The Home Office said it would give "serious consideration" to all recommendations made by HMICFRS on the subject.

A department spokesman said: "We fully support the police in their use of pre-charge bail in cases where it is necessary and proportionate, including where bail conditions are needed to protect victims and witnesses.

"The National Police Chiefs' Council guidance, issued to police forces earlier this year, states that in cases involving high-harm crimes, such as domestic abuse and sexual violence, pre-charge bail should be seriously considered and senior detectives consulted if a suspect is released only under investigation.

"Cases where individuals are released under investigation must also be regularly reviewed and effectively managed, with both suspects and victims kept updated."


Kay Richardson was murdered by her estranged husband Alan Martin last year after police released him under investigation.

He had a history of domestic abuse and she had reported him for rape.

In August this year, an inquest heard how police released Alan Martin under investigation before he went back to murder his estranged wife Kay Martin.

Officers handed him back the keys to their former marital home in Sunderland after he was questioned on suspicion of raping the 49-year-old carer.

The 53-year-old bricklayer – who had a history of domestic violence – lay in wait for nearly two hours then hit her repeatedly over the head with a hammer before strangling her on September 20 last year, two days after she had obtained a non-molestation order against him from the family court.

At the inquest, officers said bail was not considered "proportionate" in this case, as there was insufficient evidence of an assault at that time and the rape allegation had been withdrawn.

This decision was made even though Ms Martin was considered high risk and her case was referred to officials who held fortnightly meetings to look to protect at-risk victims.

Lawyers also raised the case of an unnamed woman who was arrested for cannabis possession in a prison visiting area and was later found to have 10 tablets of MDMA at her home address.

They said evidence was "quickly available" and the matter could have been dealt with swiftly at court.

But police released her under investigation and the case did not come to court until 22 months later, by which time she had started a family.

Given the circumstances, the judge imposed a community order.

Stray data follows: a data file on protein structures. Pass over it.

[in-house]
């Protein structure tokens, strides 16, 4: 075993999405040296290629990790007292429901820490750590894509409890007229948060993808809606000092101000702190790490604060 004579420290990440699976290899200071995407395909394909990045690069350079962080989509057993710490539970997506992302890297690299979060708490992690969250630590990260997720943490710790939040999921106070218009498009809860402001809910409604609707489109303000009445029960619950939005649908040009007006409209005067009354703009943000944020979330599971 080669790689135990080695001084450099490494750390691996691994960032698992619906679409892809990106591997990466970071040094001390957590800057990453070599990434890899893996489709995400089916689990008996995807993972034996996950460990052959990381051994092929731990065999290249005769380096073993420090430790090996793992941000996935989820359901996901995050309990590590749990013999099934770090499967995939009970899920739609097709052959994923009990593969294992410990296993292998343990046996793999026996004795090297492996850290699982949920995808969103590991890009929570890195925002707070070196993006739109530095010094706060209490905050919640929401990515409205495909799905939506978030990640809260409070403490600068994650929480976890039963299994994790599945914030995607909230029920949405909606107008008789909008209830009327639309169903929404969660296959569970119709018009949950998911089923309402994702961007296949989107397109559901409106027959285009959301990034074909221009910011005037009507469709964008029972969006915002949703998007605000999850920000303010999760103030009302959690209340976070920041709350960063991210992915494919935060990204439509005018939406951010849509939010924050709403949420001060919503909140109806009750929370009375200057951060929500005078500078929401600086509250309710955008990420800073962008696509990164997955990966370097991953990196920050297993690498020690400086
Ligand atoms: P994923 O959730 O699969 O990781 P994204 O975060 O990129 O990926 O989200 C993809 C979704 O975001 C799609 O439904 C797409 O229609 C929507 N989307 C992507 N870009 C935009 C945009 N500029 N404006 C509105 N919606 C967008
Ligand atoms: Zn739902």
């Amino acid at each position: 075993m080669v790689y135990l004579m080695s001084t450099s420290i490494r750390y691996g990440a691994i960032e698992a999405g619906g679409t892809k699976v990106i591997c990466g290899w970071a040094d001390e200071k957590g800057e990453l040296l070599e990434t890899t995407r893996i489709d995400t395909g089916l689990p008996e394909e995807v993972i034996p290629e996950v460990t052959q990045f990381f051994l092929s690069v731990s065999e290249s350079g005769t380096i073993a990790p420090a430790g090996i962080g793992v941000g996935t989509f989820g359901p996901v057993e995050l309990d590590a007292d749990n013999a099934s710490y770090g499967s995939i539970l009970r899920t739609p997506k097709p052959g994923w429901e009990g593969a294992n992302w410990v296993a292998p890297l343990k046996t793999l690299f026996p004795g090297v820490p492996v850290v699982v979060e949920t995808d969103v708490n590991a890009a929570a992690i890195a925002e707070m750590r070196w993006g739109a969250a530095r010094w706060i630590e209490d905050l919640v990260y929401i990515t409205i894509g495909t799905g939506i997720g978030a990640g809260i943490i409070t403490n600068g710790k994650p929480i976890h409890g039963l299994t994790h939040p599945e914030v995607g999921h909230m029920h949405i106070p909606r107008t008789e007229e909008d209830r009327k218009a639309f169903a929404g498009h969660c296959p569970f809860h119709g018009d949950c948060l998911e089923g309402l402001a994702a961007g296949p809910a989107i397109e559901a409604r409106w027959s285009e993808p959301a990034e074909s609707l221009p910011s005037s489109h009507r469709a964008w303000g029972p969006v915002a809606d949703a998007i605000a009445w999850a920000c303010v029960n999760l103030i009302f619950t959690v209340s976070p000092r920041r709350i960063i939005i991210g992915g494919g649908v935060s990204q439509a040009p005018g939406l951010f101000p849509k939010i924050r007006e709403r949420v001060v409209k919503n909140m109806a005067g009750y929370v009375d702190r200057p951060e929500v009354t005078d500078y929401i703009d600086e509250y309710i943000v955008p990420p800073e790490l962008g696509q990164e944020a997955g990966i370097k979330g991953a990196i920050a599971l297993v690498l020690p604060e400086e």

Lawyers from Hickman and Rose on behalf of the Law Society asked all police forces how many people it released on bail while the investigation continued between April 3, 2016 and April 2, 2017, and between April 3, 2017 and April 2 2018.

It also asked how many people were released under investigation between April 3, 2017 and April 2, 2018.

Results from the 31 forces who responded are in order of suspects released on bail 2016-17; suspects released on bail 2017-18; suspects released under investigation 2017-18, according to the data provided:

Nottinghamshire - 7,392; 562; 4,728

Thames Valley - 13,768; 379; 11,053

Northamptonshire - 2,949; 331; 2,948

Gwent - 2,950; 366; 2,307

Leicestershire - 4,786; 253; 4,266

South Wales - 5,333; 2,869; 4,191

Norfolk - 530; 889; 4,089

Suffolk - 867; 832; 3,426

British Transport Police - 246; 25; 3,232

Derbyshire - 658; 159; 9

Avon and Somerset - 7,255; 367; 5560

Cambridgeshire - 5,330; 824; 3,227

Bedfordshire - 3,317; 514; 2,357

Devon and Cornwall - 4,743; 211; 4,167

Cheshire - 4,742; 526; 4,640

North Wales - 4,247; 447; 2,625

Merseyside - 3,874; 929; 15,100

West Mercia - 7,541; 1,697; 4,920

Warwick - 2,865; 543; 2,732

Cleveland - 1,693; 78; 4,364

Staffordshire - 5,628; 463; 4,551

Lincolnshire - 3,665; 437; 3,127

Police Service of Northern Ireland (PSNI) - 12,704; 11,615; 12,839

Essex - 14,441; 3,954; 6,669

Dorset - 3,222; 87; 3,980

Hertfordshire - 1,224; 77; 2,056

Greater Manchester Police - 12,370; 1,846; 9,579

Cumbria - 3,877; 614; 3,646

Metropolitan - 67,838; 9,881; 46,674

Lancashire - 843; 1,115; 5,223

Surrey - 5,280; 1,033; 4,788.

The forces were also asked to provide data to establish the average amount of time suspects spent on bail and the average length of time they were under investigation if under the RUI system.

Results from 10 of the forces who responded are in order of average length of bail in days 2016-17; average length of bail 2017-18; average length of investigation when released under investigation 2017-18, according to the data provided:

Nottinghamshire - 104; 98; 114

Northamptonshire - 114; 70; 106

Leicestershire - 106; 98; 120

Norfolk - 54; 108; 135

Suffolk - 54; 92; 137

Cambridgeshire - 57; 43; 155

Lincolnshire - 175; 76; 170

Metropolitan - 109; 165; 79

Surrey - 74; 45; 228

PSNI - 53; 71; 143